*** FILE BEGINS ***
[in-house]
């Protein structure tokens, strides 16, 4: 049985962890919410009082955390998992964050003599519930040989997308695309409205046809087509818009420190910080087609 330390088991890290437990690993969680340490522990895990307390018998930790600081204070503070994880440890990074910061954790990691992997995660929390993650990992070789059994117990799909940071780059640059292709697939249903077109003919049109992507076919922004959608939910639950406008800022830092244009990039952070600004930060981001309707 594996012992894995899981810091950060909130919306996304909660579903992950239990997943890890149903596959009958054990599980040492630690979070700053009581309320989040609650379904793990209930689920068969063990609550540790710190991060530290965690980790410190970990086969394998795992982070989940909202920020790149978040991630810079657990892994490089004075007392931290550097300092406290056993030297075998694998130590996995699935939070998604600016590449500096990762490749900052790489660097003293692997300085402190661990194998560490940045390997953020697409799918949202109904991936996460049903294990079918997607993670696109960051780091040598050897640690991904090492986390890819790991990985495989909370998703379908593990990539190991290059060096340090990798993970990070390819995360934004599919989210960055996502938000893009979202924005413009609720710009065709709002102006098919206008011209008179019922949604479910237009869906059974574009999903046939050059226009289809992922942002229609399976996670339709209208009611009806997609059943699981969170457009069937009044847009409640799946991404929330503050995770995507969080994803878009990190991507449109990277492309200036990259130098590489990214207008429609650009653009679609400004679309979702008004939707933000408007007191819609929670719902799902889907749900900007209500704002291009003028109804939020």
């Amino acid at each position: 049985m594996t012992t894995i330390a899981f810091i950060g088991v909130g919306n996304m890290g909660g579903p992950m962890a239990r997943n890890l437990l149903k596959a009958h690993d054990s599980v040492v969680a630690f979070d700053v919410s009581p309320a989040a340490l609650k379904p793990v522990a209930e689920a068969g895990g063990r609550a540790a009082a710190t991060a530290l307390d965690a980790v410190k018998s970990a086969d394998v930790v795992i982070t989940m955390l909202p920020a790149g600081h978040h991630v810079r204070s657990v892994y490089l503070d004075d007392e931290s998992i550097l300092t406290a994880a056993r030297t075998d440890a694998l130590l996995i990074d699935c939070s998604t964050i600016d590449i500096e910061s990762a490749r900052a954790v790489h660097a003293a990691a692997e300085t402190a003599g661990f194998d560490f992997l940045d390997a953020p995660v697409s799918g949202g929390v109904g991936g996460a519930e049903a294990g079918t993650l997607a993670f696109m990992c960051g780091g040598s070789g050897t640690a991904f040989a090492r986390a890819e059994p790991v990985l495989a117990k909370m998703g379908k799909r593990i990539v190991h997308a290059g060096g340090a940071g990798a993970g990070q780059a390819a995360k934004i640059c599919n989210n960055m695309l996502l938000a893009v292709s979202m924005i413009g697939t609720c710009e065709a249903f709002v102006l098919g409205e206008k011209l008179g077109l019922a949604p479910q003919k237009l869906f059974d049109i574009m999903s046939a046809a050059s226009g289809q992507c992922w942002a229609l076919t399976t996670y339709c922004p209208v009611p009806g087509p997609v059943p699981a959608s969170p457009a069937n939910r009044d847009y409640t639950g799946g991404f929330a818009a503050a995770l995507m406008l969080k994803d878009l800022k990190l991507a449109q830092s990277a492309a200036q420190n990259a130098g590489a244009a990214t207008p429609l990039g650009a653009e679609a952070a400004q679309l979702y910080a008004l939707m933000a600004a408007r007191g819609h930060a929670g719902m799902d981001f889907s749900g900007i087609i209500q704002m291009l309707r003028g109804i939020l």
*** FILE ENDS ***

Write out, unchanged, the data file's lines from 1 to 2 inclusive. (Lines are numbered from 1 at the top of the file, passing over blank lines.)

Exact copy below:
[in-house]
């Protein structure tokens, strides 16, 4: 049985962890919410009082955390998992964050003599519930040989997308695309409205046809087509818009420190910080087609 330390088991890290437990690993969680340490522990895990307390018998930790600081204070503070994880440890990074910061954790990691992997995660929390993650990992070789059994117990799909940071780059640059292709697939249903077109003919049109992507076919922004959608939910639950406008800022830092244009990039952070600004930060981001309707 594996012992894995899981810091950060909130919306996304909660579903992950239990997943890890149903596959009958054990599980040492630690979070700053009581309320989040609650379904793990209930689920068969063990609550540790710190991060530290965690980790410190970990086969394998795992982070989940909202920020790149978040991630810079657990892994490089004075007392931290550097300092406290056993030297075998694998130590996995699935939070998604600016590449500096990762490749900052790489660097003293692997300085402190661990194998560490940045390997953020697409799918949202109904991936996460049903294990079918997607993670696109960051780091040598050897640690991904090492986390890819790991990985495989909370998703379908593990990539190991290059060096340090990798993970990070390819995360934004599919989210960055996502938000893009979202924005413009609720710009065709709002102006098919206008011209008179019922949604479910237009869906059974574009999903046939050059226009289809992922942002229609399976996670339709209208009611009806997609059943699981969170457009069937009044847009409640799946991404929330503050995770995507969080994803878009990190991507449109990277492309200036990259130098590489990214207008429609650009653009679609400004679309979702008004939707933000408007007191819609929670719902799902889907749900900007209500704002291009003028109804939020």